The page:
Markets slam Expedia over a reported Google penalty, but revenue impact may be tiny
Expedia Inc’s stock (EXPE) was pummelled earlier today by 4% in early US exchange trading.
The selloff was in response to a report that the flagship site, Expedia.com, may have lost as much as a quarter of its visibility in search results due to a Google penalty for unsavory link practices.
But the market may be over-reacting. Expedia Inc’s results may be hurt from the traffic loss by less than 1%, says one leading analyst.
Search Metrics is claiming — according to a report in Search Engine Land – that Google punished Expedia for allegedly participating in “paid linking schemes” to manipulate its ranking in Google organic search results for most of their generic keywords.
It is unclear as to the process behind the alleged activity – indeed, if Expedia’s in-house SEO team or an outsourced agency, or a combination of both, could be the culprits.
It is difficult to verify the report of a Google penalty, which cites “cheap hotels” as a natural search term where Expedia has been booted down to 11th position.
Expedia sites outside of the US and Canada are understood to have not been affected by the slump in performance in search engine rankings.
In tests, Tnooz sees it at 4th place currently. Search Metrics says its ranking data doesn’t take platform (desktop or mobile) into account.
As of this morning, two main organic search affected are “hotel” and “hotels”, which in unscientific searches are gyrating wildly in position, but are not dramatically far down the page.
That said, SEM Rush, another analytics service, is also seeing a decline in overall volume for key commercial words.
Brian Nowak, analyst at Susquehanna Financial Group, released a report this morning forecasting that Expedia Inc’s revenues would be harmed by less than 1% because of the estimated drop in search traffic (presumably due to a Google penalty) in the fourth quarter of 2013.
To gauge the potential impact of a Google traffic drop-off, we looked at the Comscore U.S. desktop traffic source/loss data. In it we found that Google U.S. desktop traffic to Expedia fell ~1.5% Y/Y in 4Q:13 after being up ~11.5% in 3Q:13, a notable degradation.
First, Expedia.com is the only entity to be affected, which we estimate makes up 50% of total Expedia revenue.
Also, this impact would only affect desktop traffic, which we estimate is 85% of the total.
In addition, we estimate ~20-25% of Expedia.com’s business is sourced from Google.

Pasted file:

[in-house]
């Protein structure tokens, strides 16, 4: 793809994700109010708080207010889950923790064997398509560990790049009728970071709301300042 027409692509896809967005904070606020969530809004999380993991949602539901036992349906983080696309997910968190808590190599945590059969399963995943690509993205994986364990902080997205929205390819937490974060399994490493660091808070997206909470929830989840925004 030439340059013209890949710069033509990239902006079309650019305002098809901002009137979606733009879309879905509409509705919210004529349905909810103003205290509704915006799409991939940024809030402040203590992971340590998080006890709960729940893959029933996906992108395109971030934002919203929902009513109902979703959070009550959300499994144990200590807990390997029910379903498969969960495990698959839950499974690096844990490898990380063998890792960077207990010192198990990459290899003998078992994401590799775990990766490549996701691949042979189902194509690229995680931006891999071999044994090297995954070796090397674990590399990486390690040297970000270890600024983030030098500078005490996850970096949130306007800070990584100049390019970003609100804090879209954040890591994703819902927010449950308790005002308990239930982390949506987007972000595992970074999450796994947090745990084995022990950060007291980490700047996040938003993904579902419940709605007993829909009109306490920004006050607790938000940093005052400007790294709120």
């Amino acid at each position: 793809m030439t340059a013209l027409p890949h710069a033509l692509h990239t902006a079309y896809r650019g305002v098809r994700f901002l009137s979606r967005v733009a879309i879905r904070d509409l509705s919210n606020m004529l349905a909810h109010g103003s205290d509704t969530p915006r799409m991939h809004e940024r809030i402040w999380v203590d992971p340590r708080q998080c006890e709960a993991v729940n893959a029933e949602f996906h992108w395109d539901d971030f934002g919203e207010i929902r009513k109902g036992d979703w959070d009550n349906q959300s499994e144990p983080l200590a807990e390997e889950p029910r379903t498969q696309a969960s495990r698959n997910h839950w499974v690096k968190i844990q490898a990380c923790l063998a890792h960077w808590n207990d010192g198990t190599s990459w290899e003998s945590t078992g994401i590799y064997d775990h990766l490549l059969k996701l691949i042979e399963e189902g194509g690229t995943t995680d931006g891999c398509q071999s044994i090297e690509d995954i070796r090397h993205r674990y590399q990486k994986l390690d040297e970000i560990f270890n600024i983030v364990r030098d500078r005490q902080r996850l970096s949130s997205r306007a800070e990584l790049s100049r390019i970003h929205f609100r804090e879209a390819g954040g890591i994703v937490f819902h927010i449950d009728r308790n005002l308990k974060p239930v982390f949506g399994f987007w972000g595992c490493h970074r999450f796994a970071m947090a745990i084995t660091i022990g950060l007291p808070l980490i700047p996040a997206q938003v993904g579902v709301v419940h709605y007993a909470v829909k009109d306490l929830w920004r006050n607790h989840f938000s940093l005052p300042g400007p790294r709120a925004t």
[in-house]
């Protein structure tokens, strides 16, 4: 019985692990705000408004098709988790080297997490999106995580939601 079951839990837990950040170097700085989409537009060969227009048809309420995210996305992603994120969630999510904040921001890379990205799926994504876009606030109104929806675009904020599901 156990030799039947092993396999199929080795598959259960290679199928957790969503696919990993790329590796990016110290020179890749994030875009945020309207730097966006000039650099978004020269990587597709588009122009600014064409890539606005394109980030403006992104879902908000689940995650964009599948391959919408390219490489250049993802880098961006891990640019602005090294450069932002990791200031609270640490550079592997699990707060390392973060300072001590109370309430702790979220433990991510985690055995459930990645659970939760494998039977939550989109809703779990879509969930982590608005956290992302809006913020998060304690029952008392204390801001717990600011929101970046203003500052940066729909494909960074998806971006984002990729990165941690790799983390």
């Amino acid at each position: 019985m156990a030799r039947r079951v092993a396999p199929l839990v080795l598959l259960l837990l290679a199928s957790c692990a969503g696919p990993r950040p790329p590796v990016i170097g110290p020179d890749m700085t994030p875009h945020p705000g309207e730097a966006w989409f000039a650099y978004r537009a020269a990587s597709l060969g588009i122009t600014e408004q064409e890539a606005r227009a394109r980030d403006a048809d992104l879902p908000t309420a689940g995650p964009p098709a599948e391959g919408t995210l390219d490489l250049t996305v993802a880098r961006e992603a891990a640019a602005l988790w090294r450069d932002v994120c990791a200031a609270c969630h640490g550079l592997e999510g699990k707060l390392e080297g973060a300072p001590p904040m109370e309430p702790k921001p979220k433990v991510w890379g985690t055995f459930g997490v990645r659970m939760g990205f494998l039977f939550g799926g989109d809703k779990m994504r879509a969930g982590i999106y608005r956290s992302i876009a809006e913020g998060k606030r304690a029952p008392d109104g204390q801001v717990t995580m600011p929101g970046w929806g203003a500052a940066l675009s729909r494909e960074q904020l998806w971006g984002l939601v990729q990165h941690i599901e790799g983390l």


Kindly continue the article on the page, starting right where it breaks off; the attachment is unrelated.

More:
In aggregate, this means the fall off in 4Q:13 traffic is only impacting ~11% of the base.
As such, assuming a 10% degradation of growth would be an estimated 1% hit to EXPE 4Q:13 revenue.
The incremental margin on this revenue is difficult to determine, but using our 4Q:13 incremental margin of ~41%, we estimate it would impact our EXPE 4Q:13 EBITDA by ~2%.
Nowak’s calculations came too early to include today’s announcement from Sabre Corp, the owner of online travel agency Travelocity, that:
by December 31, 2013, the majority of the online hotel and air offering had been migrated to the Expedia platform, and a launch of the majority of the remainder is expected in early 2014.
Rumors of Expedia not completely following Google’s stated webmaster rules have dogged the company lately, such as in recent discussions on Tnooz.
But the most severe accusations of shady link building tactics came in December from a blog post at nenadseo.com which received a partial, unofficial response at Webmarketing School and in comments on Hacker News.
Google is know to often crack down on organisations for such frowned-on behavior, but often the penalty is more of a temporary shot across the bows, with penalties soon lifted and results returning to normality.
In response to this latest saga, Google says:
“We typically don’t comment on specific companies regarding search rankings.”
Expedia says it has “nothing to add” to the story.
For full details on the Expedia Google penalty report, see Search Engine Land’s post “Expedia Lost 25% Of Their Search Visibility In Google Possibly Over Unnatural Links“.